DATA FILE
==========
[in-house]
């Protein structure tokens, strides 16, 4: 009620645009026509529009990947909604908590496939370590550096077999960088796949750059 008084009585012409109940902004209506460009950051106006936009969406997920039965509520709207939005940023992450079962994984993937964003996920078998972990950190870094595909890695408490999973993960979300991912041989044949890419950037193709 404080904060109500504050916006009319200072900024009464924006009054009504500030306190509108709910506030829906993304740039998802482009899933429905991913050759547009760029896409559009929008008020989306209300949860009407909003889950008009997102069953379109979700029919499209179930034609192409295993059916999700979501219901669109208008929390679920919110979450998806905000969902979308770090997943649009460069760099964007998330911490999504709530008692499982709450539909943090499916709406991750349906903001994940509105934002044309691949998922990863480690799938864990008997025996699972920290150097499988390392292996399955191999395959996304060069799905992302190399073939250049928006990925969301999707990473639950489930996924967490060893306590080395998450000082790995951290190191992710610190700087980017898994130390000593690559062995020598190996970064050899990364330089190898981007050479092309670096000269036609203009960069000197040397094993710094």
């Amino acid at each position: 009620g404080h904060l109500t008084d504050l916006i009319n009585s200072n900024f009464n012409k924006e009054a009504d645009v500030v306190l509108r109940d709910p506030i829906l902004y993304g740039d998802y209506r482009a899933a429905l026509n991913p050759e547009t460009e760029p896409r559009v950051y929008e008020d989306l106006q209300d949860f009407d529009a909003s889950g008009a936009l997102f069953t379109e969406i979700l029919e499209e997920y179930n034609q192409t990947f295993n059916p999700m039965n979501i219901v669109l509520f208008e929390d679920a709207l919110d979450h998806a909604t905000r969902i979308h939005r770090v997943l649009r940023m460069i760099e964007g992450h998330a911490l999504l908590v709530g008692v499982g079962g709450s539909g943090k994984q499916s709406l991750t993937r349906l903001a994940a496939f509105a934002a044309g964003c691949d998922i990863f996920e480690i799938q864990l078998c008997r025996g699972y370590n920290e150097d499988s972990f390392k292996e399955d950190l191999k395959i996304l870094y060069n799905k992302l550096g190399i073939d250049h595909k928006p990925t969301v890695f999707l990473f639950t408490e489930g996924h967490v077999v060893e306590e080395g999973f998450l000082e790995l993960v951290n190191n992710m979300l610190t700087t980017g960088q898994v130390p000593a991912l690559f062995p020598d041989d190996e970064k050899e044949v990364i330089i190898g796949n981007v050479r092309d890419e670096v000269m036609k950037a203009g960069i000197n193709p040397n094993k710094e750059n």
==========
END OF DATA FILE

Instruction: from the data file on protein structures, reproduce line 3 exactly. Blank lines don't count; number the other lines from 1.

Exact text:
């Amino acid at each position: 009620g404080h904060l109500t008084d504050l916006i009319n009585s200072n900024f009464n012409k924006e009054a009504d645009v500030v306190l509108r109940d709910p506030i829906l902004y993304g740039d998802y209506r482009a899933a429905l026509n991913p050759e547009t460009e760029p896409r559009v950051y929008e008020d989306l106006q209300d949860f009407d529009a909003s889950g008009a936009l997102f069953t379109e969406i979700l029919e499209e997920y179930n034609q192409t990947f295993n059916p999700m039965n979501i219901v669109l509520f208008e929390d679920a709207l919110d979450h998806a909604t905000r969902i979308h939005r770090v997943l649009r940023m460069i760099e964007g992450h998330a911490l999504l908590v709530g008692v499982g079962g709450s539909g943090k994984q499916s709406l991750t993937r349906l903001a994940a496939f509105a934002a044309g964003c691949d998922i990863f996920e480690i799938q864990l078998c008997r025996g699972y370590n920290e150097d499988s972990f390392k292996e399955d950190l191999k395959i996304l870094y060069n799905k992302l550096g190399i073939d250049h595909k928006p990925t969301v890695f999707l990473f639950t408490e489930g996924h967490v077999v060893e306590e080395g999973f998450l000082e790995l993960v951290n190191n992710m979300l610190t700087t980017g960088q898994v130390p000593a991912l690559f062995p020598d041989d190996e970064k050899e044949v990364i330089i190898g796949n981007v050479r092309d890419e670096v000269m036609k950037a203009g960069i000197n193709p040397n094993k710094e750059n």